Over the weekend the local Friends of the Library had their annual book sale. While the books on sale were fairly diverse (including many hard-to-find, out-of-print titles), surplus bestsellers were very prominent in the stock, making it a good representative of the market of recent years, and seeing it reminded me of two things:
1. How much of the section of books devoted to "Business and Economics" consisted of self-help nonsense.
2. How many of the "big" books on public affairs, politics and the like have appallingly short lives before they cease to be of significance to anyone but historians wondering "What were they thinking back then?" In my mind, the prize for this sort of ephemeral writing goes to Dick Morris for his anticipation of the 2008 presidential election, Condi vs. Hillary, but Kenneth Pollack's The Threatening Storm (about which I'd forgotten until my eye fell on a copy there) certainly fits the bill.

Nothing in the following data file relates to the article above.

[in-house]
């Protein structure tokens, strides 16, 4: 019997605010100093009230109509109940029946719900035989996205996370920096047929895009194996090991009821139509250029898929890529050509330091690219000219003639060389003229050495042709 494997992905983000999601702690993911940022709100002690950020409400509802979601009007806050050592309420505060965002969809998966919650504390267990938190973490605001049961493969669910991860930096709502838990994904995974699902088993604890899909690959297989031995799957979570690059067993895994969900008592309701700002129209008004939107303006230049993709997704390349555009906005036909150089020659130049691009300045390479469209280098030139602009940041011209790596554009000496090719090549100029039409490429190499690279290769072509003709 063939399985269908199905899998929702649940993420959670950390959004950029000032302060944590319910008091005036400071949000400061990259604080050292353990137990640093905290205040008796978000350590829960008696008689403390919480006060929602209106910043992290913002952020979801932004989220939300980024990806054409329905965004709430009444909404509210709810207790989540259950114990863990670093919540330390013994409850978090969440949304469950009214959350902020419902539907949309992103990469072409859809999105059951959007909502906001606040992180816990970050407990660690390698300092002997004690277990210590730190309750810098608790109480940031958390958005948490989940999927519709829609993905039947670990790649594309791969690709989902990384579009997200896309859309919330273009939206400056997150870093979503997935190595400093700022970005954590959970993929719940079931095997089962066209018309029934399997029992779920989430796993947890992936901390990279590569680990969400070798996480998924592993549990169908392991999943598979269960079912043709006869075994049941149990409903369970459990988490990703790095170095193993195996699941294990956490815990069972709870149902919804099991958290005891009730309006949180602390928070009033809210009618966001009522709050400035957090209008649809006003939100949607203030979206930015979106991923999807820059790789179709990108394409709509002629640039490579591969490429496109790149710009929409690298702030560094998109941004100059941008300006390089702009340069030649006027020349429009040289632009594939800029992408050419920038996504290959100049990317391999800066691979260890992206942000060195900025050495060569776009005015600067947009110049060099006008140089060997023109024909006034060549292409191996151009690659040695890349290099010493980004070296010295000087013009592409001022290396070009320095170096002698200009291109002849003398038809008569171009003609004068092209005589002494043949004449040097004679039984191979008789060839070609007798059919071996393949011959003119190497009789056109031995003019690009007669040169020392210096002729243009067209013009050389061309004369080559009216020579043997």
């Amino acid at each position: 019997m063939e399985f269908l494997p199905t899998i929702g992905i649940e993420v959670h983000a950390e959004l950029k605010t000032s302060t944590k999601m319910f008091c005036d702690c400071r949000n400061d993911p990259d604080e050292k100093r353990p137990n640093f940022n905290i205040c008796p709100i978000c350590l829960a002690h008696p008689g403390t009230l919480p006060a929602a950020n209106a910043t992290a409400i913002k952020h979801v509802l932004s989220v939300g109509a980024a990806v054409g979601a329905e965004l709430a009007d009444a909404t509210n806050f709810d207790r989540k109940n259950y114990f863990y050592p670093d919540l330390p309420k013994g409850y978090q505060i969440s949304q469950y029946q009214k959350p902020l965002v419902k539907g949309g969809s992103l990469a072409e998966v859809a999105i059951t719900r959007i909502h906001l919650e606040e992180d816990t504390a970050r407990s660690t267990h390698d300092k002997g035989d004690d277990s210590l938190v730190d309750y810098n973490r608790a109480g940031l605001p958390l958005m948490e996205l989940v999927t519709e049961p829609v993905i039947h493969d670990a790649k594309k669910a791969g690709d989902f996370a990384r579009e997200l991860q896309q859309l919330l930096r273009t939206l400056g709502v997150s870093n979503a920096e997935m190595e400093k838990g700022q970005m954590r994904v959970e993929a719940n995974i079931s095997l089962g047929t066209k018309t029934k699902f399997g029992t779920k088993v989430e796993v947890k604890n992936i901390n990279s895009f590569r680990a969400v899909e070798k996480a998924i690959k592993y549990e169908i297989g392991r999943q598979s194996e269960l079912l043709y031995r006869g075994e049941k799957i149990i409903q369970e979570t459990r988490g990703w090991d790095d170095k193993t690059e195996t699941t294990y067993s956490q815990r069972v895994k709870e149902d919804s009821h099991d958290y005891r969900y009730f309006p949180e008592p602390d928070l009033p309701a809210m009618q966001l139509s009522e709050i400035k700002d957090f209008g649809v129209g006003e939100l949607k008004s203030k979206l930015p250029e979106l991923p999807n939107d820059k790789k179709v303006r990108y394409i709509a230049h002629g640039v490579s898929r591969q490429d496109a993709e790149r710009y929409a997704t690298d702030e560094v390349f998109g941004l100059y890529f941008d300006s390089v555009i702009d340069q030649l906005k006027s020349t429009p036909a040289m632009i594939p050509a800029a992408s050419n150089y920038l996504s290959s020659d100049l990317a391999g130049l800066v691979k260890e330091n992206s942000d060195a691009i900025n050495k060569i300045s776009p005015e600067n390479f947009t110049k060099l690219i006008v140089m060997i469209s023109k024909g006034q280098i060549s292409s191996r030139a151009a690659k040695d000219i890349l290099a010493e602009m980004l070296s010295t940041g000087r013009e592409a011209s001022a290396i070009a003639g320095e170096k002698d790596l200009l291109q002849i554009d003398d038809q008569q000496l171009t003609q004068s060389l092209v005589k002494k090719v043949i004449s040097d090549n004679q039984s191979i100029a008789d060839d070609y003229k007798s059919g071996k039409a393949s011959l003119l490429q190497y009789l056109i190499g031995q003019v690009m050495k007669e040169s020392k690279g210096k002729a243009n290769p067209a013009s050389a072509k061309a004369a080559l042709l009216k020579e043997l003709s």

Despite all its flaws, the publishing industry gets out a fair number of good books. Unfortunately, the trash-to-gold ratio is very high, and probably worsening, especially in this area. But what else could you expect given the direction of the business, and the dominance of public intellectual life by the lobotomized punditry of television and radio?